Chelyabinsk Meteor: A Wake-Up Call for Earth

The Chelyabinsk meteor was a small asteroid — about the size of a six-story building — that broke up over the city of Chelyabinsk, Russia, on Feb. 15, 2013. The blast was stronger than a nuclear explosion, triggering detections from monitoring stations as far away as Antarctica. The shock wave it generated shattered glass and injured about 1,200 people. Some scientists think the meteor was so bright it may have briefly outshone the sun.

The incident was another reminder to space agencies about the importance of monitoring small bodies in space that could pose a threat to Earth. The same day Chelyabinsk happened, the U.S. House of Representatives' Science, Space, and Technology Committee said it would hold a hearing to discuss asteroid threats to Earth and how to mitigate them as an addition to NASA's current efforts.

Coincidentally, the explosion came on the same day that an asteroid was flying by Earth. Called 2012 DA14, it passed within 17,200 miles (27,000 kilometers) of Earth. NASA quickly pointed out that the asteroid was traveling in a direction that was opposite to that of the small body that exploded over Chelyabinsk. [In Photos: Meteor Streaks Over Russia, Explodes]

After Chelyabinsk, NASA established a Planetary Defense Coordination Office that takes data from the agency's Near-Earth Object observations program. The office's responsibilities include tracking and characterizing potentially hazardous objects, communicating information about them and also leading the coordination of a response by the U.S. government if there is a threat. (So far, no imminent threats have been detected.)

Bolides and fireballs are terms that are used to describe exceptionally bright meteors, such as the Chelyabinsk meteor, that are spectacular enough to be seen over a very wide area, according to NASA. They usually reach a visual or apparent magnitude of -3 or brighter. (The smaller the number, the brighter the object; the sun's apparent magnitude is -27.) The terms fireball and bolide are used interchangeably, although technically, bolide refers to a fireball that explodes in the atmosphere.

On Feb. 15, 2013, a meteor exploded over the city of Chelyabinsk, Russia. Scientists created reconstructions of the meteor explosion, like this one by Sandia National Laboratory, to help refine models on the frequency of such asteroid impacts. (Image credit: Sandia National Labs/Simulation: Mark Boslough, Rendering: Brad Carvey; Photo by Olga Krugolva/CC BY-NC-ND 2.0)

Piecing together its history

In the days after the explosion, meteorite hunters worldwide rushed to the remote area to try to find pieces of the space rock (which exploded high up in the atmosphere). Just three days after the explosion, on Feb. 18, 2013, the first reports came in that pieces had been found around Lake Chebarkul, 43 miles (70 km) north of Chelyabinsk. At that same location, scientists spotted a hole in the ice that they thought could be traced back to the meteorite's impact.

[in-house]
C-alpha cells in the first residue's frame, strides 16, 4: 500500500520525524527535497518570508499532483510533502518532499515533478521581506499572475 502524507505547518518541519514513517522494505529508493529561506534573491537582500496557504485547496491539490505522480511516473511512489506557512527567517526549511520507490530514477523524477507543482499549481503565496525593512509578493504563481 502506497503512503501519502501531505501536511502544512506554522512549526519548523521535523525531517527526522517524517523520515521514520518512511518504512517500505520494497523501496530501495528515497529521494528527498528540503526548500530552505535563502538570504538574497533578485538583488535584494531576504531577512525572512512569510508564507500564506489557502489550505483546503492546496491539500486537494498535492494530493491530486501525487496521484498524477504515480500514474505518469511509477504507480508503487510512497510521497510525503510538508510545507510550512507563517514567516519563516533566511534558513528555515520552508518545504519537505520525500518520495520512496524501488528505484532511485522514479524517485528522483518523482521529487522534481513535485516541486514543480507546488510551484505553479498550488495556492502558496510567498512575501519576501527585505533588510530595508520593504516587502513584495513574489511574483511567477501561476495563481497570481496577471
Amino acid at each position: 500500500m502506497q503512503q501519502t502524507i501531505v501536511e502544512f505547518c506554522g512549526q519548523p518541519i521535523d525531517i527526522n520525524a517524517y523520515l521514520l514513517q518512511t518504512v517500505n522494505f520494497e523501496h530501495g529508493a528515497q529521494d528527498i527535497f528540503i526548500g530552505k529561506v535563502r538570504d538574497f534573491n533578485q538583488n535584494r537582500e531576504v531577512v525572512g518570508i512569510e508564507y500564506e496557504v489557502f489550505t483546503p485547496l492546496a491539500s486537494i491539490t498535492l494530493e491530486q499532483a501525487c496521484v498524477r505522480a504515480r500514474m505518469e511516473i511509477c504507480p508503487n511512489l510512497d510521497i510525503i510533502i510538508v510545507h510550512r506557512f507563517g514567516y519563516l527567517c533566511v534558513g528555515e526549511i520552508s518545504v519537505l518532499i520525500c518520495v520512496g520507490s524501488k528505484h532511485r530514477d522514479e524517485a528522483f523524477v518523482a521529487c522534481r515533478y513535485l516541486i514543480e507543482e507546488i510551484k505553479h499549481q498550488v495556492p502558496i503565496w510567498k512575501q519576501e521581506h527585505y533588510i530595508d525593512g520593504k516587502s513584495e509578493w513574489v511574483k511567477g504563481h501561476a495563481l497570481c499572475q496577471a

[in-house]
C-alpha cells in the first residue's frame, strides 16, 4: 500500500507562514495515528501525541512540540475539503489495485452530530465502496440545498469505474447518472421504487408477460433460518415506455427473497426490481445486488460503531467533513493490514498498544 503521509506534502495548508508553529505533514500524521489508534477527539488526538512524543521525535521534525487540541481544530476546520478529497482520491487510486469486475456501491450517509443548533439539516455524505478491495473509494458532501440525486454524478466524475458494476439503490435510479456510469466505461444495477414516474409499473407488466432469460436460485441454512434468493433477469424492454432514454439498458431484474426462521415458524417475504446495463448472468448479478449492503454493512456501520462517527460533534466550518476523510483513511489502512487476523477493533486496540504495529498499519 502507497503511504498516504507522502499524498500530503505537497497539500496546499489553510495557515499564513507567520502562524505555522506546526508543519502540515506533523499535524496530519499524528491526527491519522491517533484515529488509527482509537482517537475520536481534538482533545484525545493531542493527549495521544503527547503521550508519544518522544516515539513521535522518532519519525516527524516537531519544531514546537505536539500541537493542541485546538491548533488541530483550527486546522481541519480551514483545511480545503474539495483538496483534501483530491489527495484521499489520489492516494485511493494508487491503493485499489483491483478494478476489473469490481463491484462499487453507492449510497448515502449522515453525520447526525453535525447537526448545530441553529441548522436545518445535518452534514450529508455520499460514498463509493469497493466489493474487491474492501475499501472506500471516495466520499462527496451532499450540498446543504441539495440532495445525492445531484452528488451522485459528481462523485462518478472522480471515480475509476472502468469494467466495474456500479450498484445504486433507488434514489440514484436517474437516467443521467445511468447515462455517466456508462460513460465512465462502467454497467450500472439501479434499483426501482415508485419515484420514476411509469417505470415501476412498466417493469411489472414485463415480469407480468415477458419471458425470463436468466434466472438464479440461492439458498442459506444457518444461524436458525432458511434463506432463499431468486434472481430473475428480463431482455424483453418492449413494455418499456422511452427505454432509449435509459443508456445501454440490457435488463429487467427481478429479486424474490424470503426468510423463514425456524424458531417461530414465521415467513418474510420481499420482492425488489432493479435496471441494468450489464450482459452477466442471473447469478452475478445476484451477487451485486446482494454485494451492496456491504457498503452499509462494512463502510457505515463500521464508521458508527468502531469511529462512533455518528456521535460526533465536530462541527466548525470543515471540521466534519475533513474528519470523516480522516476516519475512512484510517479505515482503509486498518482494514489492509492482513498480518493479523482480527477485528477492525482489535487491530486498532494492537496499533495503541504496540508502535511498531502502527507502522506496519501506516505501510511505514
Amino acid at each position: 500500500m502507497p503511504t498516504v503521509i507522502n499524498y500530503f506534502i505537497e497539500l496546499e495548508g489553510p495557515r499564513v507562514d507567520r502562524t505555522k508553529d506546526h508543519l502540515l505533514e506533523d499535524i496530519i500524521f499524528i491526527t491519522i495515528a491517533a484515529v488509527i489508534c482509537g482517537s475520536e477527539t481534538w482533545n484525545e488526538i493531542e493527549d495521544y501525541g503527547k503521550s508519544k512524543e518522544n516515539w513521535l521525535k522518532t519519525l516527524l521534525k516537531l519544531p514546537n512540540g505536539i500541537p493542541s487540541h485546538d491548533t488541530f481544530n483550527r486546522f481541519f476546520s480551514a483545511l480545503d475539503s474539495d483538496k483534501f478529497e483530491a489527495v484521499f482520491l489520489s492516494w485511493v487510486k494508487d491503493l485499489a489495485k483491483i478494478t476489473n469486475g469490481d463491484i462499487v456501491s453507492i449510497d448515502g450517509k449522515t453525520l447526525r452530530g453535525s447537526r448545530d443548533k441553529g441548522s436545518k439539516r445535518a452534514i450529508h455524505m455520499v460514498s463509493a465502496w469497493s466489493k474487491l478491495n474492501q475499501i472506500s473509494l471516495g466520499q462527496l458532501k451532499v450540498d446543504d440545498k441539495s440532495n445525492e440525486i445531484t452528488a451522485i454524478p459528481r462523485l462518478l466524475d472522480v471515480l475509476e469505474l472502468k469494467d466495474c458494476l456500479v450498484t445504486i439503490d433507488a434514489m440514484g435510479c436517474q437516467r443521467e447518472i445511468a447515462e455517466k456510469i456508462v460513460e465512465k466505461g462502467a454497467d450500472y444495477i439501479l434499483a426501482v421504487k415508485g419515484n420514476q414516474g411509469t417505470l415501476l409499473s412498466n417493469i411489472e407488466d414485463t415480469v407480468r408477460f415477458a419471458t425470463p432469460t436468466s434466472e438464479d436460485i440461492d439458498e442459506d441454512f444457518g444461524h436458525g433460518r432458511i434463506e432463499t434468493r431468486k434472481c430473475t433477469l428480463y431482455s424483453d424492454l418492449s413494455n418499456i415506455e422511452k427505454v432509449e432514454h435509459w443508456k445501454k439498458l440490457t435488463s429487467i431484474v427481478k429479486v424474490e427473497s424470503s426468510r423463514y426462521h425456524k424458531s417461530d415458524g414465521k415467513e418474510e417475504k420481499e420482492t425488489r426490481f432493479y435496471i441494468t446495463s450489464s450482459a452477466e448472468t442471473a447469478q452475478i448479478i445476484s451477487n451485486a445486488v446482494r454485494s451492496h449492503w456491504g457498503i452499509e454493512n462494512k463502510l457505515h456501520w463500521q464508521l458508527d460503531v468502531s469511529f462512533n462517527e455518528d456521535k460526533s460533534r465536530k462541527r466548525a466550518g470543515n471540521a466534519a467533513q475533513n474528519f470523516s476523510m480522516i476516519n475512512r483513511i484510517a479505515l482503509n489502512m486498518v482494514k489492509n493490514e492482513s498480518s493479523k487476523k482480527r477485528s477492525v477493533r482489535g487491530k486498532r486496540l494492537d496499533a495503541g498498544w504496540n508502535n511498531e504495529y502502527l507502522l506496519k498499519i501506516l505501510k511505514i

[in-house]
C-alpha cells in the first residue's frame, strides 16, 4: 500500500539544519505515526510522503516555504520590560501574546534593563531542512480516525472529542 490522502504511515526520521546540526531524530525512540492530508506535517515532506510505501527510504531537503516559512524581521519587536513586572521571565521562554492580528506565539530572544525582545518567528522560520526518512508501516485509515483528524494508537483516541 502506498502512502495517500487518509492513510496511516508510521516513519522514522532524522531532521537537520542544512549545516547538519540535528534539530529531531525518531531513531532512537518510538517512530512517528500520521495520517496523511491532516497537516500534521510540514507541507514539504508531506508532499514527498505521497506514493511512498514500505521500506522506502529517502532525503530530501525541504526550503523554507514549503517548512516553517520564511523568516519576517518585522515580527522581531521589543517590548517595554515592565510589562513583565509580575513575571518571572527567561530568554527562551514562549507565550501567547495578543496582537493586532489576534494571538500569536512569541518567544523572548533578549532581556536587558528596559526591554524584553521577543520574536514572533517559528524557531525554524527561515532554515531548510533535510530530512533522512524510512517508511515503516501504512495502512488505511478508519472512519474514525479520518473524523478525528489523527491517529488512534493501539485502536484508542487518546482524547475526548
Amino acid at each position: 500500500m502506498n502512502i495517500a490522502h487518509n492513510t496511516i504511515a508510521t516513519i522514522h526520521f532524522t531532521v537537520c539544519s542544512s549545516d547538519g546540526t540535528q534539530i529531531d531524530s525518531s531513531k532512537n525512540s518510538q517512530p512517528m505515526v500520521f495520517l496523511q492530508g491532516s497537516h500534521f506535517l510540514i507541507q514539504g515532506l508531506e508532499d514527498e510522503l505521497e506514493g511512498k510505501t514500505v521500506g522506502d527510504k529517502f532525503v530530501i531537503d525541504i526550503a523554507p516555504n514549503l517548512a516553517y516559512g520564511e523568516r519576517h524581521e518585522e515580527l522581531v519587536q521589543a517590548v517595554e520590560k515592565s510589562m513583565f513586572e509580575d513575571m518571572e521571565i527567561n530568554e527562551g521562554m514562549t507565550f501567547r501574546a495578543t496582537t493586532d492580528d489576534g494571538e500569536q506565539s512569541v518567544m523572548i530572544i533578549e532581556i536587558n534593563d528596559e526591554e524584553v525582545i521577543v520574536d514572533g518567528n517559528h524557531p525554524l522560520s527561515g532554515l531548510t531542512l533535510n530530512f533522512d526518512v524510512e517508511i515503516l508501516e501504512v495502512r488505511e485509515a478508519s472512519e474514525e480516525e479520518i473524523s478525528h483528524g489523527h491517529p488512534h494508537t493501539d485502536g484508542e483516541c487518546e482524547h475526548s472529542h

"This is the biggest event in our lifetime," rock dealer Michael Farmer of Tucson, Arizona, told OurAmazingPlanet, a sister site to When he gave the interview, Farmer was preparing to leave for Russia to hunt for pieces of the Chelyabinsk meteor. "It's very exciting scientifically and for collecting, and luckily, it looks like there will be plenty of it."

Meanwhile, experts reviewed several fragments and amateur videos of the explosion. The Russians' propensity for using dashboard cameras meant there was a treasure trove of videos of the meteor, as many cameras filmed the explosion while drivers were on the road.

A 65-foot-wide (20 meters) asteroid exploded without warning over the Russian city of Chelyabinsk in February 2013, blazing a superbright trail across the winter sky. (Image credit: Neuromainker via YouTube/Screenshot by Irene Klotz for Discovery News)

About two weeks after the explosion, scientists were starting to pin down the bolide's size, speed and origin. The infrasound (low-frequency) signature on the nuclear-detection network, which is operated by the Comprehensive Nuclear-Test-Ban Treaty Organization, was the largest ever detected.

"The asteroid was about 17 meters [56 feet] in diameter and weighed approximately 10,000 metric tons [11,000 tons]," Peter Brown, a physics professor at Western University in Ontario, Canada, said in a statement. "It struck Earth's atmosphere at 40,000 mph [64,370 km/h] and broke apart about 12 to 15 miles [19 to 24 km] above Earth's surface. The energy of the resulting explosion exceeded 470 kilotons of TNT."

The explosion was pegged as 30 to 40 times stronger than the atomic bomb the United States dropped on Hiroshima, Japan, during World War II. Chelyabinsk, however, did not produce as much of a blast as the Tunguska meteor, another object that exploded over Siberia in 1908. The Tunguska explosion flattened 825 square miles (2,137 square km) of forest. Although it was a smaller explosion, dust from the Chelyabinsk impact stayed in the atmosphere for months. [Infographic: Huge Russian Meteor Blast is Biggest Since 1908]

In October 2013, scientists raised a coffee-table-size piece of the bolide from the lake in which it crashed. Some of the pieces inside the meteorite were formed in the first 4 million years of solar system history, David Kring of the Lunar and Planetary Institute in Houston said in December 2013 at the annual meeting of the American Geophysical Union.